There have been moments, I’ll confess, since the last post, when I’ve wondered if this bookclub might dwindle to being a one-person bookclub, or, possibly, a zero-person bookclub. For now we remain steadily at 2. Max is up to Chapter 15 of Part One, and I’m about 60 pages ahead, about to embark on Part Two once he’s caught up to me.
This post’s title was inspired by my observation that I was enjoying War and Peace much more than I’d anticipated. Why, I wondered, had I never realized that it was a comedy? “Title’s a bit misleading,” Dr. Lake had quipped. Which is why I think War and Peace ‘s title should hereafter be amended to: War and Peace: A Comedy.
Here’s an example.
It was that time before a formal dinner when the assembled guests refrain from beginning a long conversation, expecting to be called to the hors d’oeuvres, but at the same time consider it necessary to move about and not be silent, in order to show that they are not at all impatient to sit down at the table. The hosts keep glancing at the door and occasionally exchange glances with each other. The guests try to guess from these glances who or what they are still waiting for: an important belated relation or a dish that is not ready yet.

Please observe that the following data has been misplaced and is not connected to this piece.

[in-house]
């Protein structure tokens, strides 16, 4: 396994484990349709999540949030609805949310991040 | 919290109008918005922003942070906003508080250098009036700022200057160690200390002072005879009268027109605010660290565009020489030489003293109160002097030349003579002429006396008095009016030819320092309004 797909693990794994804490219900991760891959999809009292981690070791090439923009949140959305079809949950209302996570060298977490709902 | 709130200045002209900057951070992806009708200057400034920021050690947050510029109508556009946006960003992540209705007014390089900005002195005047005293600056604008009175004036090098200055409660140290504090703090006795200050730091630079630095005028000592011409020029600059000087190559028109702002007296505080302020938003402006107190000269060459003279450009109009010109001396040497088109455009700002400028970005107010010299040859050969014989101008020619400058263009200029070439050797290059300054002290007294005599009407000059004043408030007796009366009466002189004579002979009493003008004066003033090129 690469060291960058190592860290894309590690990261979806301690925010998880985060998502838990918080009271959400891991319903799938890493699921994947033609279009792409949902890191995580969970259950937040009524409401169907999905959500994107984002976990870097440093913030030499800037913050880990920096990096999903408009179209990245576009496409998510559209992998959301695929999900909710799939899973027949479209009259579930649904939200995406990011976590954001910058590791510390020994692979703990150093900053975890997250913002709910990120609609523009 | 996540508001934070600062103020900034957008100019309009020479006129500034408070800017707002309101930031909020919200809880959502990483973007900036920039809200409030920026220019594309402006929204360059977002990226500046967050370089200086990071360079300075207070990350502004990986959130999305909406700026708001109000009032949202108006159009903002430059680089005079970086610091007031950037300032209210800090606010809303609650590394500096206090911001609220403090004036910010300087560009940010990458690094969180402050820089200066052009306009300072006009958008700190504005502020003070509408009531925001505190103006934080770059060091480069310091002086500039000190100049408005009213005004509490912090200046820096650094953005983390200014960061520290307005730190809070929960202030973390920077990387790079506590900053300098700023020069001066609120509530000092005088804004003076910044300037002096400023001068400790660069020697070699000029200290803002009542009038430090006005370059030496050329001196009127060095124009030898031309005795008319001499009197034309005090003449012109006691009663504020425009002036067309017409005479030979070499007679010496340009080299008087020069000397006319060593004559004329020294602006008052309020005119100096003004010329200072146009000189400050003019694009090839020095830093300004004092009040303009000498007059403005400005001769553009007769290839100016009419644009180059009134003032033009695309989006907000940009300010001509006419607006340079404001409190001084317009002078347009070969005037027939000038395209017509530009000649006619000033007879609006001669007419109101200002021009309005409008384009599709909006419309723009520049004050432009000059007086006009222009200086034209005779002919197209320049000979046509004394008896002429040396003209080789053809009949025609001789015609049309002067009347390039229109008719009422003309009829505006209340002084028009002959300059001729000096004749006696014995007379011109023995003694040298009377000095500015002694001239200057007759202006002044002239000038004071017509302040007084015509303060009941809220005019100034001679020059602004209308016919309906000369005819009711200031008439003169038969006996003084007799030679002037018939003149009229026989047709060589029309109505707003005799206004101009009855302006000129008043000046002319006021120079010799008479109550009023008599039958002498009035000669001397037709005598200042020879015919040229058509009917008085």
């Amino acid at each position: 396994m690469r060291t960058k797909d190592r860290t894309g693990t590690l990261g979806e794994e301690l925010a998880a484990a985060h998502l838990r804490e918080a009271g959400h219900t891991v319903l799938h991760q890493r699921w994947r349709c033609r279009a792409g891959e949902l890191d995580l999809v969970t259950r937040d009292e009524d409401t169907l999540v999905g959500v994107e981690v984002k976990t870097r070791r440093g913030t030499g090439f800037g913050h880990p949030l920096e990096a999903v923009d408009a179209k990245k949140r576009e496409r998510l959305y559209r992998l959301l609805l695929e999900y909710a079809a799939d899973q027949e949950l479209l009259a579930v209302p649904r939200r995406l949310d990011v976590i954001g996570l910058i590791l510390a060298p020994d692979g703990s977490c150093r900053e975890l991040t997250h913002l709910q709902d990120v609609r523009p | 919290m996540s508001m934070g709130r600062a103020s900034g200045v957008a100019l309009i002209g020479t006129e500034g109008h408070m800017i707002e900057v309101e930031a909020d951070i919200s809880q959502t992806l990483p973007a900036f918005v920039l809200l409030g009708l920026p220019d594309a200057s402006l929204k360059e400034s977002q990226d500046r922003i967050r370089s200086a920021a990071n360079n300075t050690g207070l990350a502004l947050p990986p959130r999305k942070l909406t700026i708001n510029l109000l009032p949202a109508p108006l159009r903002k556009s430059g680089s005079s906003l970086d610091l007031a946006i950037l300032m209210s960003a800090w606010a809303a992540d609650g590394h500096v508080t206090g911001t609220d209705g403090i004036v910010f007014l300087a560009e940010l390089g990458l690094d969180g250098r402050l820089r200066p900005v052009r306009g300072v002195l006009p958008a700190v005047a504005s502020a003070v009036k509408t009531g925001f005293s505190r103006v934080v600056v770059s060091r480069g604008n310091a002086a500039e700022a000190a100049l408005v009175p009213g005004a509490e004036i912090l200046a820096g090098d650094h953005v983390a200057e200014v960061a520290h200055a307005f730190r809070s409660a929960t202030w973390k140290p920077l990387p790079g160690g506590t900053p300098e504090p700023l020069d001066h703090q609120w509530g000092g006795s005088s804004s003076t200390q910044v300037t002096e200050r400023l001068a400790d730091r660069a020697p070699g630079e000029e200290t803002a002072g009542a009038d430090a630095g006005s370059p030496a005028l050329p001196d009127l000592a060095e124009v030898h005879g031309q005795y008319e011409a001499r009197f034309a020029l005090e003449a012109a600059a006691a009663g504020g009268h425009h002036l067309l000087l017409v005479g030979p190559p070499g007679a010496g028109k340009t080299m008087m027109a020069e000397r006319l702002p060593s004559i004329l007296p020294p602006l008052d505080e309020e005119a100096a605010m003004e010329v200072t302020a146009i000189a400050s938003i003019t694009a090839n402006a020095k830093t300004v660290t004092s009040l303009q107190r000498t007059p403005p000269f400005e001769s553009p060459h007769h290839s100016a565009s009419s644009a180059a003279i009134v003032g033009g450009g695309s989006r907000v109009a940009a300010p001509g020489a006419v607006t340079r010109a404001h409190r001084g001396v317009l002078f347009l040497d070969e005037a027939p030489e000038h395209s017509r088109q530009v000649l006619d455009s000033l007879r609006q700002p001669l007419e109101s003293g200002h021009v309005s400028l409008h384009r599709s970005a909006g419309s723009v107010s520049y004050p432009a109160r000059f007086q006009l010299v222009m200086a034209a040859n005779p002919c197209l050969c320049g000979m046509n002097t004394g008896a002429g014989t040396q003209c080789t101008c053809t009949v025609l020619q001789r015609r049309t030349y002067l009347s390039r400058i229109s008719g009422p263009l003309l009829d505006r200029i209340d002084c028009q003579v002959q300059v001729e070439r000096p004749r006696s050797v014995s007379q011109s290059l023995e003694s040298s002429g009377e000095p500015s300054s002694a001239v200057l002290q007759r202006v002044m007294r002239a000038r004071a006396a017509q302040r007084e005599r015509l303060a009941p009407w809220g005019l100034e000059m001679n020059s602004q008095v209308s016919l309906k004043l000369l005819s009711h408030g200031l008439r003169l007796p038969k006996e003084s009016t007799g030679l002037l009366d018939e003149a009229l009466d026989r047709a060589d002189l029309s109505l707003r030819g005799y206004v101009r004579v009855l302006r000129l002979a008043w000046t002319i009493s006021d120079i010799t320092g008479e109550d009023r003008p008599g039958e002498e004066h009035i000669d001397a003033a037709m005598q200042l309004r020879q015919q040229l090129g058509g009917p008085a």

Part One concludes strongly. Plot wise, Count Bezukhov, after a drawn-out and heavily attended sickness, finally dies, leaving his considerable fortune to our man Pierre, whom the Count acknowledges before dying as his legitimate son. Meanwhile, the disaffected Prince Andrei is about to set off for war, abandoning his pregnant wife (for whom he has the deepest contempt) with his gruff, regimented father and his younger sister–who can’t be too bad, since she quotes Sterne: “As Sterne says: ‘We love people not so much for the good they’ve done us, as for the good we’ve done them.'”
The endnotes tell me that “Sterne’s novel The Life and Opinions of Tristram Shandy, Gentleman has been seen as a formal precursor of War and Peace.“* This is exciting news indeed, and assuages my concern that the comedy may lessen as we head to war. I’m now expecting fortifications and groin injuries galore.
*I.e. War and Peace: A Comedy.